But the publication of the paper was delayed – the authors haven’t disclosed why, although editors commonly ask for revisions as part of the peer review process. (As of this writing, it has not yet come out.) The organizers are prohibited from discussing the paper in public until it is published – a common journal policy (opens in new tab) known as an embargo. In deference to the embargo, they declined to comment in detail for this article.
News of the delay came just days before the meeting, and, with dozens of attendees en route, the hosts made a fateful decision. They chose to proceed, but to close the doors to most journalists and ask attendees to delay public discussion until the embargo lifts. (At least one journalist was there – Simone Ross, co-founder of Techonomy Media, confirmed her attendance to me.) “I’m not sure that was the best idea,” Dr. Church told STAT News of the decision to proceed out of the public eye.
The secrecy bred suspicion. “Would it be OK to sequence and then synthesize Einstein’s genome?” asked Stanford bioengineer Drew Endy and Northwestern bioethicist Laurie Zoloth in a joint essay. In theory, an artificial human genome could be used to generate a living human without biological parents. “This idea is an enormous step for the human species, and it shouldn’t be discussed only behind closed doors,” STAT News quoted Dr. Zoloth.
Beyond qualms about the science itself, some observers were concerned that the organizers' decisions - which included seeking industry partners and private funding - were quiet moves towards “privatiz[ing] the current conversation about heritable genetic modification.”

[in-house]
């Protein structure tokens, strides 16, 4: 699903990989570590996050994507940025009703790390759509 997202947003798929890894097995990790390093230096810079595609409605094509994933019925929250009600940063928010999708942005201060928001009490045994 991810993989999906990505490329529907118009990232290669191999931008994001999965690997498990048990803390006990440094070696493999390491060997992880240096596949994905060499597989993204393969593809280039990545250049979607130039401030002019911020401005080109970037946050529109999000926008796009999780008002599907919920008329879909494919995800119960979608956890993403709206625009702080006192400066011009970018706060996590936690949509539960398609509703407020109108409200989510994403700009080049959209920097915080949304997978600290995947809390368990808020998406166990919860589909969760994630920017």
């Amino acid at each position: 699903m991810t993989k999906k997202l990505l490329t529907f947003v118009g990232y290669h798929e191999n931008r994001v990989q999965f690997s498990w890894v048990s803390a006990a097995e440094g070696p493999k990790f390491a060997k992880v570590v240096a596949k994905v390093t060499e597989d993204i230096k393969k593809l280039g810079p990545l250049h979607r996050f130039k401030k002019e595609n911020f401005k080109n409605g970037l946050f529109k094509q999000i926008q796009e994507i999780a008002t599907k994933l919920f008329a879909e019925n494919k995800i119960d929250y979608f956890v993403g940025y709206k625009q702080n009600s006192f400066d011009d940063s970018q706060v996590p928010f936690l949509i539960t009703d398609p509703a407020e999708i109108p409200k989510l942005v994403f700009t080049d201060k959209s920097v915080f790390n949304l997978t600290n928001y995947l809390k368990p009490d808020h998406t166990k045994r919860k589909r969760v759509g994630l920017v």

The mundane truth about synthetic DNA
But whether or not the meeting was truly secret is a distraction from its declared main purpose – to discuss the future of DNA synthesis.
The process of making artificial DNA is similar to letterpress printing – each character is painstakingly assembled in the correct order. The result is chemically identical to naturally-occurring DNA. The global market for synthetic DNA is estimated at nearly US$1 billion annually, and does not typically draw much ethical scrutiny. Indeed, both Drs. Church and Endy are co-founders of a DNA synthesis company called Gen9.
Synthetic DNA is behind promising treatments for cancer, heart disease, HIV and Alzheimer’s disease. In their invitation, meeting organizers expressed hope that the project would enable “the development of safer, less costly and more effective therapeutics.” Customized cells could be designed to produce biofuels, clean up pollution, or halt the spread of pandemics. Additionally, scientists know that small changes to one’s DNA can majorly influence health, but they have a limited set of tools to study these changes in detail.